THE radar images of Venus sent by the Magellan spacecraft in the last few weeks are 10 times sharper than any that scientists have seen before. But already ``that factor of 10 has revealed a whole new planet,'' planetologist Ellen Stofan says. Dr. Stofan, who is assistant to the Magellan project scientist at the Jet Propulsion Laboratory (JPL) in Pasadena, Calif., notes that ``there's a lot of things we don't really understand.'' The flow of images, she says, ``is overwhelming and terribly exciting.''
Joseph Boyce, Magellan program scientist for the National Aeronautics and Space Administration (NASA), has expressed similar enthusiasm. The razor-sharp images show Venus to be what he calls an ``amazing place,'' with some features not seen before in the solar system.
Linear markings that look like fault lines crosshatch large areas. Craters - both volcanic and meteoritic - pockmark the surface and etch their patterns into long ranges of mountains. Lava flows abound. ``Almost everywhere you look on Venus you see volcanic features,'' Stofan notes. It is, she adds, a geologically active planet.
The image with three volcanic craters (lower photo) illustrates her point. Deposits of material that show up as both light and dark patches stretch out from the craters. These look like the fallout from volcanic explosion plumes seen on Earth, according to JPL, which manages the Magellan mission for NASA.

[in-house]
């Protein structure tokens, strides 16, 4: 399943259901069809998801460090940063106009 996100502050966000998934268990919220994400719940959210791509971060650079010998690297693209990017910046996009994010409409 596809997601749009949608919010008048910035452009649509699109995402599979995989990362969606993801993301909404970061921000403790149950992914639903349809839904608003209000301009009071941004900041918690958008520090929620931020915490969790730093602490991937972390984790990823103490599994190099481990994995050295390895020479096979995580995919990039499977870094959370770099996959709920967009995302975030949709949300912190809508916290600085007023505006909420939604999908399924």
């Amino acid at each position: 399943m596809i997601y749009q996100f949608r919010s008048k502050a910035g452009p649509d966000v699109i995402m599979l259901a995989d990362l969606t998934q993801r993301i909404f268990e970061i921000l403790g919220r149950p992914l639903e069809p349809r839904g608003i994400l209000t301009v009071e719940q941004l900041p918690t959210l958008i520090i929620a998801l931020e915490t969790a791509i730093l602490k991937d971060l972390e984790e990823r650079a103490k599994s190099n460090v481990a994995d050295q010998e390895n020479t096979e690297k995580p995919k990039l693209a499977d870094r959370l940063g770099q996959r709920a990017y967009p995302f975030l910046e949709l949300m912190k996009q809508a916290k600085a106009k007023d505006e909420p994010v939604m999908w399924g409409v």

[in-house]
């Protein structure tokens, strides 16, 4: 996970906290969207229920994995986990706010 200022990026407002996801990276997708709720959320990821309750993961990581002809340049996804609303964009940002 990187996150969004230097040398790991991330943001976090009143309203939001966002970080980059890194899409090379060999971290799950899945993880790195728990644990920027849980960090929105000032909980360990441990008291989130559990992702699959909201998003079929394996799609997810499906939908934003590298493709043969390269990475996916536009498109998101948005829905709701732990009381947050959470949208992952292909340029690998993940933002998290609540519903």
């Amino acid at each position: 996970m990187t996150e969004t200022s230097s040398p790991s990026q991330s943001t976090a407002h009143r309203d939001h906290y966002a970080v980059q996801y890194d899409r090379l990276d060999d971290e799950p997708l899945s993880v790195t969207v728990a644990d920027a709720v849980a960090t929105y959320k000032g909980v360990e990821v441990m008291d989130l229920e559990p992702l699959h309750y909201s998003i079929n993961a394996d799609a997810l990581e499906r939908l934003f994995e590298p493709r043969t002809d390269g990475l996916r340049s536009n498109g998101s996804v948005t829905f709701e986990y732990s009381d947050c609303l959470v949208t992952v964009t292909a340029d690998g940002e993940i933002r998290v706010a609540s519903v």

The image of the roughly oval-shaped crater (upper right) is one of the features that Magellan investigator James Head of Brown University in Providence, R.I., considers unique in the solar system. It lies in the Navka Region at 21.4 south latitude, 334.5 east longitude. Its shape may reflect the thickness of the Venusian atmosphere, with surface pressure 90 times that of sea-level pressure on Earth. Dr. Head has explained that, probably, only the larger meteorites get through that atmosphere. Moreover, some may break up and flatten on their way in. The object that blasted out this crater may have arrived looking more like a pancake than a rotund meteorite.
Another unique - and puzzling - feature is the pattern of intersecting lines (upper left), located at 30 degrees north latitude, 333.3 degrees east longitude. The width of these lines is at the limit of the radar's resolution. It can show details down to about 120 meters (400 feet) across. The thicker lines that intersect the faint lineations at right angles are not regularly spaced and sometimes appear to begin and end at one of the faint lineations.
Asked if this strange pattern might be due to data errors or distortion, Stofan says, ``The pattern is real. It goes on over a vast area. We see nothing like it on Earth.''
One geological factor unique to Venus is the heavy atmosphere and high surface temperature of 730 kelvin (850 degrees F). Under these conditions, the surface is more plastic than Earth's. Stofan explains that ``land features relax away'' in the geologically relatively short period of a few hundred million years. Scientists must learn to take this into account in interpreting what Magellan shows.
The spacecraft began sending data Sept. 15 after JPL engineers overcame communications problems they still don't understand.